Text description provided by the architects. In order to design and build architecture that not only responds to its context but also to mans need for function, the careful study of the topography and surrounding vegetation lent itself to the exact placement and setting out of the project where the timber cabins intertwine themselves with the surrounding woods. A study of the site, the views and the sunpath, the underlying desire to avoid any potential overlooking and the idea to hide the residential parking requirements beneath the apartments meant that a sort of visual ‘ordered chaos’ leant itself to the physical disposition, density and juxtaposition of the buildings.
On this narrow and slightly irregular site (5000m2), the 50 housing units are grouped into two principal residential entities. 38 collective units are linked by raised walkways to 12 individual houses dotted around the existing organic network of trees. Hoisted up, as if on stilts, the project mimics the playful nature of the vegetation and trees. The built environment distinguishes itself from the service ‘zones’ and landscaping at street level offering up a habitat, which brushes up directly against the surrounding foliage.
The timber walkways erected at first floor level, flirting with the tall trees offer up a sensory and dreamlike pathway amongst the vegetation. The landings are semi private spaces only servicing two housing units maximum and are large and open to the natural backdrop so that all housing units are given the same treatment, thus reducing the overall visual density. The elevated individual dwellings are connected to the communal vertical circulation spaces of the collective apartment units by the timber walkways in order so that all residents share the same daily experiences, collective or individual.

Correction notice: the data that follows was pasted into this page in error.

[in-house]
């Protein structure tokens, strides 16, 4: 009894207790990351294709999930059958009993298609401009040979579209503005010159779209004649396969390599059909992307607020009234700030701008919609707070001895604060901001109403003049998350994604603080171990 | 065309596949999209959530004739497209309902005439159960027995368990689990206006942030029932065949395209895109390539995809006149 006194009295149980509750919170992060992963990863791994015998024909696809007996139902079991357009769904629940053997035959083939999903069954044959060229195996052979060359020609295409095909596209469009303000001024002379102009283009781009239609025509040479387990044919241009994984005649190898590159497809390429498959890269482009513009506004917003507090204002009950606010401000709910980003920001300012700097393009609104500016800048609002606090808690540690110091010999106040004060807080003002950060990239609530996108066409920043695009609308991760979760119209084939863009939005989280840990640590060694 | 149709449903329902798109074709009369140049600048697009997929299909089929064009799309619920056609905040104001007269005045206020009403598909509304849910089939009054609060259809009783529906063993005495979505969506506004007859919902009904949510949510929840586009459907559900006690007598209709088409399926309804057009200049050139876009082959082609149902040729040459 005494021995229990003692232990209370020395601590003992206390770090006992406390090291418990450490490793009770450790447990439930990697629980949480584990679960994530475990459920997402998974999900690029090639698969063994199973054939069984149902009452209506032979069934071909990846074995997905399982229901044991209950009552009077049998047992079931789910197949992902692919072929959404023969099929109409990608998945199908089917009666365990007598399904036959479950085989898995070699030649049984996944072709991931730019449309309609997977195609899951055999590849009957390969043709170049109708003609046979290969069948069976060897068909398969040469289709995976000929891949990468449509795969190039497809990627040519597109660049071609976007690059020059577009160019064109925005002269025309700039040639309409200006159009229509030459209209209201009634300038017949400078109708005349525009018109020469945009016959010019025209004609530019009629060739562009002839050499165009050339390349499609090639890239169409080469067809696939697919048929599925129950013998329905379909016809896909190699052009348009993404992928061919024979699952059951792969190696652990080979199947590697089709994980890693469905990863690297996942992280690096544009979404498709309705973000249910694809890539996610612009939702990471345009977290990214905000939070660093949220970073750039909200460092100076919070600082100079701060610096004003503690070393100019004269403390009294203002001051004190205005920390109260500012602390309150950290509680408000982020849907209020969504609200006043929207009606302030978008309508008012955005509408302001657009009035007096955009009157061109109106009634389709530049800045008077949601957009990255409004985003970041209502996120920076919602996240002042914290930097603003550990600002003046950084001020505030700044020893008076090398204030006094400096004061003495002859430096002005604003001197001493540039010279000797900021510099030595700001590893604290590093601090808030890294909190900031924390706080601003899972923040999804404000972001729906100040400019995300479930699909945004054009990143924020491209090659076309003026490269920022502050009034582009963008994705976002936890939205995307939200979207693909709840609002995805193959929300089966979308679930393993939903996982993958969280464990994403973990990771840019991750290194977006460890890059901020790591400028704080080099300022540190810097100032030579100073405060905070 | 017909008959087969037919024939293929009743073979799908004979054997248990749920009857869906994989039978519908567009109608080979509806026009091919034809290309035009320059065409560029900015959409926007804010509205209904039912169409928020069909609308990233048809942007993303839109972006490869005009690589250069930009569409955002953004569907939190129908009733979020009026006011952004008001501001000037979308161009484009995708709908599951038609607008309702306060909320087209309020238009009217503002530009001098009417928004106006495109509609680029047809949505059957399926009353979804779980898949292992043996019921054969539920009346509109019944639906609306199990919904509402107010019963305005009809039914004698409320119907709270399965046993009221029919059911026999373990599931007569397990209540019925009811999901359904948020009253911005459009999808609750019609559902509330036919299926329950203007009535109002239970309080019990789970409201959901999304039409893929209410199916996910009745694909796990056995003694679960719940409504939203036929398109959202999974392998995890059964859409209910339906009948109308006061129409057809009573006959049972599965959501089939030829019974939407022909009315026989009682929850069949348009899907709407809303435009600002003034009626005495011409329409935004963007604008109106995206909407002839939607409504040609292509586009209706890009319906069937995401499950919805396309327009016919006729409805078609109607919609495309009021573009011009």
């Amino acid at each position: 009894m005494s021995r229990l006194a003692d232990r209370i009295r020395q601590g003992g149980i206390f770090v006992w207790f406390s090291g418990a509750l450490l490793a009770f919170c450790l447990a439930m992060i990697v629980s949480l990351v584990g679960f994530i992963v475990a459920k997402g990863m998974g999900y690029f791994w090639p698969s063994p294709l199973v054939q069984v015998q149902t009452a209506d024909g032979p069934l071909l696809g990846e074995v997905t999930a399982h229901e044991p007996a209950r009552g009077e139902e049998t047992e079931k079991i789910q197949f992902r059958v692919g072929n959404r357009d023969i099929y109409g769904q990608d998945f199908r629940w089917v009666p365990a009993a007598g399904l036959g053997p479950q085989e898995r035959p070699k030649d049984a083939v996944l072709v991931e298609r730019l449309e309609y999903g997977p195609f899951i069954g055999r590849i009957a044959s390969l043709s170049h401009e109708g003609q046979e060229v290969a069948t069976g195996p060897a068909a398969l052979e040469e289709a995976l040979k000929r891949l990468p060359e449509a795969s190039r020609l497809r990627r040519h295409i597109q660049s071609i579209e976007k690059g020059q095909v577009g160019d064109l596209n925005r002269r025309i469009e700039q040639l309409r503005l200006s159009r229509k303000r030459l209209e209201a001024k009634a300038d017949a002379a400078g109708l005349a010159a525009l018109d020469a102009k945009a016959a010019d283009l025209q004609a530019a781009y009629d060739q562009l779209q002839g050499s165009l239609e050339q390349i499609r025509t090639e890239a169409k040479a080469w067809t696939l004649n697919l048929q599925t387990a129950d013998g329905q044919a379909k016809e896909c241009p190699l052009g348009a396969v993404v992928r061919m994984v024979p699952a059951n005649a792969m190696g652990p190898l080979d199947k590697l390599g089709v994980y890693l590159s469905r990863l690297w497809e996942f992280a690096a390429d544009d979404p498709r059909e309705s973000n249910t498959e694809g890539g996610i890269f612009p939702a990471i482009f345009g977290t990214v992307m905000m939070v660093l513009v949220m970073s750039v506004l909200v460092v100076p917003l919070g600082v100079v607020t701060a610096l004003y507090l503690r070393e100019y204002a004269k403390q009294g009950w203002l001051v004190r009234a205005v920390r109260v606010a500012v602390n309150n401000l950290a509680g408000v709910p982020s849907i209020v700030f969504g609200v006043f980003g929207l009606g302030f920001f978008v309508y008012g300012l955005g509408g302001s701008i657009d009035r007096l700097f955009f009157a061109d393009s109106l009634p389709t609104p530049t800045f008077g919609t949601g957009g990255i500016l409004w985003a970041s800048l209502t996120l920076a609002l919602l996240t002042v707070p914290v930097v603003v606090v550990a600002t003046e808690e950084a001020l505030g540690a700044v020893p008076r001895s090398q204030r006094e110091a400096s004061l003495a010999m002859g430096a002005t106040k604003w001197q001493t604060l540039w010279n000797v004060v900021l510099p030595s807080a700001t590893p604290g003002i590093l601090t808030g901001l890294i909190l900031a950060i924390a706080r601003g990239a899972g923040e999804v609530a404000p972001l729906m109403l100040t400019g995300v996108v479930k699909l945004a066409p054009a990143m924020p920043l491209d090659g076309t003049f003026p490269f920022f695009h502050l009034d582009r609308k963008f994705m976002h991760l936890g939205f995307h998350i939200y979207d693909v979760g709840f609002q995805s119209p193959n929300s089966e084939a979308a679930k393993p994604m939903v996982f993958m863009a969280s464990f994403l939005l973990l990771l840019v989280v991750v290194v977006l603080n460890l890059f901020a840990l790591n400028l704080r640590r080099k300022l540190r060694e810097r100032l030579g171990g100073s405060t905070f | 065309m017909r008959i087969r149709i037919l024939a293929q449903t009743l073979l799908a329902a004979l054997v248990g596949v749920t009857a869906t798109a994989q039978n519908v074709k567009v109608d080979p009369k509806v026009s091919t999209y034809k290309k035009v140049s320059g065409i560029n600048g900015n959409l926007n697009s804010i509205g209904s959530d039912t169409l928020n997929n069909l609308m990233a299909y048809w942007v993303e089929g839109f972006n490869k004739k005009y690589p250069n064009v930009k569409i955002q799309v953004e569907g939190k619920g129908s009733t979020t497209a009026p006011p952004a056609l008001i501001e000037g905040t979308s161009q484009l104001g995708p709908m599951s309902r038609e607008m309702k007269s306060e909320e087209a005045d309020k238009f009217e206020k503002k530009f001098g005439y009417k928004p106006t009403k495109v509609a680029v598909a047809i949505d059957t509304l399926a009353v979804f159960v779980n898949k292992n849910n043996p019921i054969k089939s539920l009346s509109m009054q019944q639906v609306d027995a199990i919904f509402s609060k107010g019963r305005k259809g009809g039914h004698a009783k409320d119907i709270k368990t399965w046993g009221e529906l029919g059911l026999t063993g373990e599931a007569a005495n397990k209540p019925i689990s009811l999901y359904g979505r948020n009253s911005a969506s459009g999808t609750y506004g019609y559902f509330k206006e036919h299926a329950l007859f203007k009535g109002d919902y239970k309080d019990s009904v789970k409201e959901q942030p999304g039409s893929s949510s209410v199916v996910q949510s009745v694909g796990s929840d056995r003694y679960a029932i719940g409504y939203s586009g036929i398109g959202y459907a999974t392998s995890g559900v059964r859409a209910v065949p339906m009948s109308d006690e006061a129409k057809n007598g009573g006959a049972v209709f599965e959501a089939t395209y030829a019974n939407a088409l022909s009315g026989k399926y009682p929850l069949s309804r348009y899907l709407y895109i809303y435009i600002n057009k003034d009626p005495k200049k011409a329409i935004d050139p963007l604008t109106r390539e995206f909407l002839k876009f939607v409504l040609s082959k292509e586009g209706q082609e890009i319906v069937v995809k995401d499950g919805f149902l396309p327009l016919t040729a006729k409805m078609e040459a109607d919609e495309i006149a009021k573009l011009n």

All the apartments and houses are dual aspect with a living space entirely glazed (6m long) orientated mainly south, extendable by a private timber external balcony space (12m2) and visually protected by the careful use of timber sun shade screens and balustrades with built in flower boxes overflowing with vegetation. The open plan flexibility in each housing unit responds to the local lifestyle of this temperate region where one spends and lives as much outside as inside. As living spaces feed out onto the lower levels, bedrooms are grouped higher up, separated acoustically from the living areas and apart from the single level 2 bedroom apartments, the ‘wet rooms’ (bathrooms, ensuites, toilets etc.), are located on the north façades and are all naturally lit and ventilated.
From the outset, the project was developed with the aim of using as many prefabricated elements as possible. The suspended balconies are all the same for each housing typology; each unit follows the same grid pattern 1.03m (including the structural elements, balustrades, external cladding, glazing units and the protective sun screens etc.). Constructed in timber, steel and concrete, the material elements respond to the desire to reduce the architectural impact within this landscape and the standardisation of the principal architectural elements, conceived in collaboration with the timber manufacturer EGOIN, undeniably helped to account for the high quality of housing and standard of living whilst keeping within budget.
The external skin is characterised by the design of organic structures built to encourage the growth of vegetation (overhangs, sunshades and rainwater pipes whilst assuring environmental and energy efficiency throughout the project. The facades preserve the privacy of the resident and at the same time protect the natural environment from human interference.
‘La Canopée’, a project derived and deduced directly from its surroundings, coupled with several strong architectural solutions to reduce overall impact, cost, construction times and energy achieves its individuality through an organic, original and flexible spatial organisation, which respects both sustainability and the natural environment.